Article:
Monarchianism or Monarchism is a set of beliefs that emphasize God as being one person and the only ruler of his kingdom. The term "Monarchians" or "Monarchists" was given to Christians who defended the "monarchy" of God in a reaction against the Logos theology of Justin Martyr and the apologists, who had spoken of Jesus as a "second god".
Models of resolving the relationship between the God the Father and the God the Son were proposed in the 2nd century, but later rejected as heretical by the Christian Church when the doctrine of the Trinity was developed at the First Council of Constantinople, in which it was decided that God was one being that consisted of three persons: the Father, the Son, and the Holy Spirit. Some of the earliest Monarchians were called Alogi because they opposed the doctrine of the Logos, as explained in the canonical Gospel of John.
Monarchianism in-and-of itself is not a complete theory of the relation of the Father, the Son, and the Holy Spirit, but a simple tenet that requires further extension. There are basically two contradicting models of Monarchianism:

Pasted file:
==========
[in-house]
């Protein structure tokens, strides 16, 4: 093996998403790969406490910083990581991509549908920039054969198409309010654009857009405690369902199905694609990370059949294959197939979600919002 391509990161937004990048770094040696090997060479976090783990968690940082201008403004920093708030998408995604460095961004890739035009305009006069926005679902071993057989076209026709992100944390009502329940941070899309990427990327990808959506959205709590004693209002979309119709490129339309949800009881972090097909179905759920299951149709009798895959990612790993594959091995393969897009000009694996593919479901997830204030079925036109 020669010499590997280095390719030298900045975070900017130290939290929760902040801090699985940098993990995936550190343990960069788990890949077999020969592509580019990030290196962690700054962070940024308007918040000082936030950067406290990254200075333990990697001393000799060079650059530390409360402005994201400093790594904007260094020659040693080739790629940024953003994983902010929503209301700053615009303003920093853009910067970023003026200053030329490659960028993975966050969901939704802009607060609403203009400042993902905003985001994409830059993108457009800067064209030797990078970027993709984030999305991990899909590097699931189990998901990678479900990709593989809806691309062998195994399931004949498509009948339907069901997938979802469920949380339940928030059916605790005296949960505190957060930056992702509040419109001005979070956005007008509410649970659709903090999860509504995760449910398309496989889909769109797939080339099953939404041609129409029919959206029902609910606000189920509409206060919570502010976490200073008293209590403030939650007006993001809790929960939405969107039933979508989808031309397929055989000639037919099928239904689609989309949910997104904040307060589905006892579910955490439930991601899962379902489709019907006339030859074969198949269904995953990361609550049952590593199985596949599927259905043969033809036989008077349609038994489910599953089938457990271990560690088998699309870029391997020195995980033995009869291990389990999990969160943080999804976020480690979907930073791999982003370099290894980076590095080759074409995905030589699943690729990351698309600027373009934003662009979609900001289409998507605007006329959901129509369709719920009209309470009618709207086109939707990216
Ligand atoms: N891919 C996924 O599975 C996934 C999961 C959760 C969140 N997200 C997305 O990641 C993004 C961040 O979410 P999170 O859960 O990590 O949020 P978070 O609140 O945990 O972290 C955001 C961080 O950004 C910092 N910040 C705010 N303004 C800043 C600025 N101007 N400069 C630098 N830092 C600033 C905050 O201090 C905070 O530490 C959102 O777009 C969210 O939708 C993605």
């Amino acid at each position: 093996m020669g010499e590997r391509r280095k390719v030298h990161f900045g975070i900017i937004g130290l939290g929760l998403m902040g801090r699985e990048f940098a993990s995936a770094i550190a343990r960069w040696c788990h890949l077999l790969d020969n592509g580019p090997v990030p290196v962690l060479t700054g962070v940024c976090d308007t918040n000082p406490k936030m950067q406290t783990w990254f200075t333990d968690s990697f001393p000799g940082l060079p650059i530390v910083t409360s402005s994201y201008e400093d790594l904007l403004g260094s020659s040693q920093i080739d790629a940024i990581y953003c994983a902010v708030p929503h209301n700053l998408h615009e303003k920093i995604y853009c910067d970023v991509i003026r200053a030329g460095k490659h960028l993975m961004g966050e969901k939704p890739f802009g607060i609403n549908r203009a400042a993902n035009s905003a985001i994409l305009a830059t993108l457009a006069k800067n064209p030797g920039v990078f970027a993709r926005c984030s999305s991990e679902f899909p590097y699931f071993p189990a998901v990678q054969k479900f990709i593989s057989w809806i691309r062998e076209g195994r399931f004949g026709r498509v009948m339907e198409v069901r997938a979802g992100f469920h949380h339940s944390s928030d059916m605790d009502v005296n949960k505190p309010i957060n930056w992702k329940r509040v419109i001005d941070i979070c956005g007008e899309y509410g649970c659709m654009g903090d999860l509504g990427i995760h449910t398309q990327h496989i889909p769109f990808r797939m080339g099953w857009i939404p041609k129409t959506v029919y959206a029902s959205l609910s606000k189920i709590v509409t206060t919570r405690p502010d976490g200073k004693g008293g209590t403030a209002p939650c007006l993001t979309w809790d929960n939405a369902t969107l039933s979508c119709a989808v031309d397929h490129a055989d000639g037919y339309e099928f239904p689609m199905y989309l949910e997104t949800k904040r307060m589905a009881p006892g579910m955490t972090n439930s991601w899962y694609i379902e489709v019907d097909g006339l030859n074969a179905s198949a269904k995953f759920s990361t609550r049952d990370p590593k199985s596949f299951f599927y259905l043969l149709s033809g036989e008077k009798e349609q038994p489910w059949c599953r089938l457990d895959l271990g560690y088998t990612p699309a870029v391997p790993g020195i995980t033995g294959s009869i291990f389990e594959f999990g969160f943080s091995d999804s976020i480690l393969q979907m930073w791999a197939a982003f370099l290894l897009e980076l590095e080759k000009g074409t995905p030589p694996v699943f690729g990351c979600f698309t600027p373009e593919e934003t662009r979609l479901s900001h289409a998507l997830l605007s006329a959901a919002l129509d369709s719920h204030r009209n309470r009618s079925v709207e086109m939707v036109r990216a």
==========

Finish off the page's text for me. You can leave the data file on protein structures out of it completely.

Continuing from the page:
According to the Catholic Encyclopedia, Natalius was an early Patripassianite. He was an antipope (rival bishop of Rome) just before Antipope Hippolytus. According to Eusebius' EH5.28.8-12, quoting the Little Labyrinth of Hippolytus, after being "scourged all night by the holy angels", covered in ash, dressed in sackcloth, and "after some difficulty", he tearfully submitted to Pope Zephyrinus.
Another proponent of Monarchianism was Paul of Samosata, who however does not neatly fit in either of the two models.
Emanuel Swedenborg has also been seen as a proponent of Monarchianism, since he emphasizes a uni-personal God. However, he does not see God as appearing in three modes; rather, he sees God as one divine person, Jesus Christ, who has a divine soul of love, divine mind of truth, and divine body of energy. Jesus, through a process of uniting his human form to the divine, became entirely one with his divine soul from the Father to the point of having no distinction of personality.
Perry Schmidt-Leukel, Transformation by Integration." How Inter-Faith Encounter Changes Christianity.(Book review)
Mar 22, 2010; Perry Schmidt-Leukel, Transformation by Integration." How Inter-Faith Encounter Changes Christianity. London: SCM Press, 2009....